Patience Scalpel seemingly picks up the heterosexual argument asking if “good mothers [are] to supply them [lesbians] with Luxuries in the next Generation, for they themselves will have no Shes, unles some Her puts them forth!” (5-6) What is striking in her argument is the absence of a “he” and she confirms this absence by exclaiming “My daughters shall go amarrying!” (6, emphasis mine). Barnes is very ambivalent about men and their contribution to reproduction in Ladies Almanack. This is not only pronounced in the (almost complete) absence of men within the narrative but also in reference to gender for although Evangeline Musset’s sexual prowess is obvious it is not obviously gendered. While the partriarch is dismembered (the first lesbian being born without the interference of God; Musset defying her father who seems to stand as impersonation of Freudian theories), Musset herself is captured in Barnes’s drawings as a “dildoesque figure” (Kent 125) and holding a pole in the frontispiece with which she saves women from the “chagrin of sinking for the third time” (as quoted in Kent 126). The phallus is alive and well in Barnes’s narrative but it seems to be outlived by the tongue as the ultimate satisfyer of sexual needs in women and the most eloquent tool of seduction. And Musset indulges in this practice most willingly and with striking results, even after her death.

In November – which is also the November of Musset’s life – Barnes’s heroine thinks it is time to be more aggressive about spreading “wisdom” and starts recruiting girls. But the women she encounters are not so easily convinced yet come to her in their own time and suddenly “ten Girls [she] had tried vainly for but a month gone, were all tearing at [her] shutters” (42).

In her book Making Girls Into Women – American Women’s Writing and the Rise of Lesbian Identity, Kathryn Kent argues that there is yet another form of lesbian reproduction linked to Barnes’s novella: recruitment through reading. Kent argues that through the reading of certain books – among them the Ladies Almanack – young women were presented with protolesbian (her expression) types they could identify with. The problem with the Ladies Almanack on this premise is that it was not only written for an audience that was already aware of these types (having inspired them) but that publication was so limited that one can hardly speak of “recruitment.” Of course, today the Ladies Almanack is easily accessible but it is hardly the text adolescent girls – confused about their sexuality – would pick up.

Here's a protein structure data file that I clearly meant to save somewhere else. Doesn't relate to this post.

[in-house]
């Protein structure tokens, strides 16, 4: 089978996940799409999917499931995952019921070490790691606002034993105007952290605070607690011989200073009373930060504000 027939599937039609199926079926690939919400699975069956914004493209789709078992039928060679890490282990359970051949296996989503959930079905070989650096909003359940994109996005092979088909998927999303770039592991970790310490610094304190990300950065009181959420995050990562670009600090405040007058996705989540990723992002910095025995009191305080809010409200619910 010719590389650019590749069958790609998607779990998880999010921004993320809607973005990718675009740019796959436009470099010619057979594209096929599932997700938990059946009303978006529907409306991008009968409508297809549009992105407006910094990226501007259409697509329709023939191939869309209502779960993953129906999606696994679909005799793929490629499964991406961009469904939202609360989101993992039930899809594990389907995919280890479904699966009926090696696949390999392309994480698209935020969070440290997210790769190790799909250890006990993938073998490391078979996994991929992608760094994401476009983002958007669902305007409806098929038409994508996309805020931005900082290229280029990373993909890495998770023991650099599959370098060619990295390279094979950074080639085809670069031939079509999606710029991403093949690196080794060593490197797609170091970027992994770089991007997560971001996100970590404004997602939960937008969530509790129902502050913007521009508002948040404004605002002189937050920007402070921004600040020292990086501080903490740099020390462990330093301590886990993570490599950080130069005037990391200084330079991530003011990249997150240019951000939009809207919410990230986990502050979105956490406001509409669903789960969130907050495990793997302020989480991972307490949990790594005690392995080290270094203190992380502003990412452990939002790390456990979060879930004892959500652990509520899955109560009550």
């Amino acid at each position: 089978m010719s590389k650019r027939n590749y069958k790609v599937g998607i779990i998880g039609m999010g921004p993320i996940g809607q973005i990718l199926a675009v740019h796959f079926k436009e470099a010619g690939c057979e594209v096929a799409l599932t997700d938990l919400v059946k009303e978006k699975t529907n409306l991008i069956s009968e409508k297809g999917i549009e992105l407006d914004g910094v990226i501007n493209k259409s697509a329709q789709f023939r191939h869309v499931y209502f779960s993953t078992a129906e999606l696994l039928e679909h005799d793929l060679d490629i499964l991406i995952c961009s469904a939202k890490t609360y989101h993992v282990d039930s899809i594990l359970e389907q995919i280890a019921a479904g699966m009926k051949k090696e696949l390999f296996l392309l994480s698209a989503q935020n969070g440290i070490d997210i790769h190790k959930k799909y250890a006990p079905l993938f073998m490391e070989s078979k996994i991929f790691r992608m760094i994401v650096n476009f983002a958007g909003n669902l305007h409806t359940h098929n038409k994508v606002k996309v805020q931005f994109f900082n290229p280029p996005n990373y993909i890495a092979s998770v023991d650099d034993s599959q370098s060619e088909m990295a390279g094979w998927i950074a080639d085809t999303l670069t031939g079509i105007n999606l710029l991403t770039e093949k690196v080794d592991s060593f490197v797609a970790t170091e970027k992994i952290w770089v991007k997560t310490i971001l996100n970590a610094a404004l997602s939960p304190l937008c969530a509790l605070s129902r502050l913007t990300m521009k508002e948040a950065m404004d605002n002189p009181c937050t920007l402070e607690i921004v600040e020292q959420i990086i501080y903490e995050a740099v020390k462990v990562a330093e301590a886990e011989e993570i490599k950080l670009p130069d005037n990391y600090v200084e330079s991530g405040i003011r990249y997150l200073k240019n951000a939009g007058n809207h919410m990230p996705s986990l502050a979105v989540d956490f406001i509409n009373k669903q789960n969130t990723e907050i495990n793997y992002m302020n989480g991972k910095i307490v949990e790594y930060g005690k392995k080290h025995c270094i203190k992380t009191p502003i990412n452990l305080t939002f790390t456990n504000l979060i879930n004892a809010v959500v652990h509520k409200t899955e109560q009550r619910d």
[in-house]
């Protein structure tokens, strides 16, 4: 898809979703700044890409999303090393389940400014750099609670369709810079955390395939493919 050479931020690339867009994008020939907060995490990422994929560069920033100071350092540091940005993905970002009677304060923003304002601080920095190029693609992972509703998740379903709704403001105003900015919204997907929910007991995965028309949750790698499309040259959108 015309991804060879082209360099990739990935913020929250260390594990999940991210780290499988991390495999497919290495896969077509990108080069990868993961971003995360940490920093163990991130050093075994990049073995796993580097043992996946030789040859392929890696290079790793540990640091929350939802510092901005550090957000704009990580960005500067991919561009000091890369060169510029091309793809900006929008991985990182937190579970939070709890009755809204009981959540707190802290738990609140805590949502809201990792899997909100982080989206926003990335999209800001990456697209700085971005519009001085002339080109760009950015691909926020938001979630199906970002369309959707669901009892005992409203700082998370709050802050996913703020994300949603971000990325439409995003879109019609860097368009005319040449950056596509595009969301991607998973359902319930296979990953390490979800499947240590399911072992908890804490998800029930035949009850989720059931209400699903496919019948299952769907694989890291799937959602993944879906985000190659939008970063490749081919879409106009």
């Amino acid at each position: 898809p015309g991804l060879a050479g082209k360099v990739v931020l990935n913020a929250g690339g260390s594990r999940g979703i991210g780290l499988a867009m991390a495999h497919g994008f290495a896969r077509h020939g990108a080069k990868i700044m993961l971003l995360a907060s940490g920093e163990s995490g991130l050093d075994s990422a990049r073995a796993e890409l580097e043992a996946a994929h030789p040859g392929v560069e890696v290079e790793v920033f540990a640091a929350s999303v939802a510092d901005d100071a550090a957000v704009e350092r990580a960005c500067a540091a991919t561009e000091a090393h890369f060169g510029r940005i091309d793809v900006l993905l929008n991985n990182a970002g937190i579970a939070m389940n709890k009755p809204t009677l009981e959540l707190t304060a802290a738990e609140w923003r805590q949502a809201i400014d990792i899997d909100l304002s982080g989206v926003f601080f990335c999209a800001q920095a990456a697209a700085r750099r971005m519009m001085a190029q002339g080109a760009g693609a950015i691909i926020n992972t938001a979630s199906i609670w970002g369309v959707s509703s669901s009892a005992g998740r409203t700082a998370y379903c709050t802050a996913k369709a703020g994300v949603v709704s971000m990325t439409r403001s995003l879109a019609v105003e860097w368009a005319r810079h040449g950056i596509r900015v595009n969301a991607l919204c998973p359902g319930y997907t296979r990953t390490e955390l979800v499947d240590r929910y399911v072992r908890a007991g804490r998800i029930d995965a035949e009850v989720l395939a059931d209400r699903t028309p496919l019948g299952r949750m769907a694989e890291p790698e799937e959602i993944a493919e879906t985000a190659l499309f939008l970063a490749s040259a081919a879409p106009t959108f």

In Comparison

Ryder and Ladies Almanack are both biographical texts; the former is dealing with Djuna Barnes’s childhood and adolescence the latter with her expatriate life in Paris during the 1920s. If we stick to the timeline expressed in the books it would follow that Ladies Almanack was written after Ryder (I am conscious of the gap in time in her life that is left out) but there is also evidence within the text that affirms this notion. In Ryder Dr. Matthew O’Connor is telling one of Wendell’s many children about “the Three Great Moments of History,” (Ryder 227) in Ladies Almanack Doll Furious is telling Dame Musset of “the forth great Moment of History (having undoubtedly heard of the other three)” (Ladies Almanack 22), continuing not only what O’Connor had thought complete but expressing the conviction that the other three moments are known not only to Musset but also the reader – and herself.

The narrative evolves chronically from Ryder to Ladies Almanack but there are other indicators that the reader is observing an advancement. After her fight with Kate in “They Do Not Much Agree” Amellia consents that “Between cause, which is you, and effect, which is I, I do seem to see reason, and I’ve always held that, like a babe, it was born from between two women!” (Ryder 148). This text is not concerned with “reason” but with the “babe” that is born between two women. Amelia is referring to the mother and the mid-wife, of course, but “what is to prevent some modern Girl from rising from the Couch of a Girl as modern, with something new in her Mind?” (Ladies Almanack 10). The mid-wife in Ryder is Matthew O’Connor, a gay man with a transgender personality – male-to-female. And he is also the one who is telling about the “three moments of history.” The mid-wife in Ladies Almanack is Masie Tuck-and-Frill who is the alter ego of Djuna Barnes.

The narration of Ryder – as I have already pointed out – is mocking Wendell as a wannabe-God, as a “Jesus Mundane” and a failure at providing for his family. Male creation has shipwrecked; at the end Wendell asks himself whom he should disappoint now, knowing that it cannot be helped. Ryder turns genderroles upsight-down, it mocks male dominance – and male writing by twisting forms of partriarchal story-telling.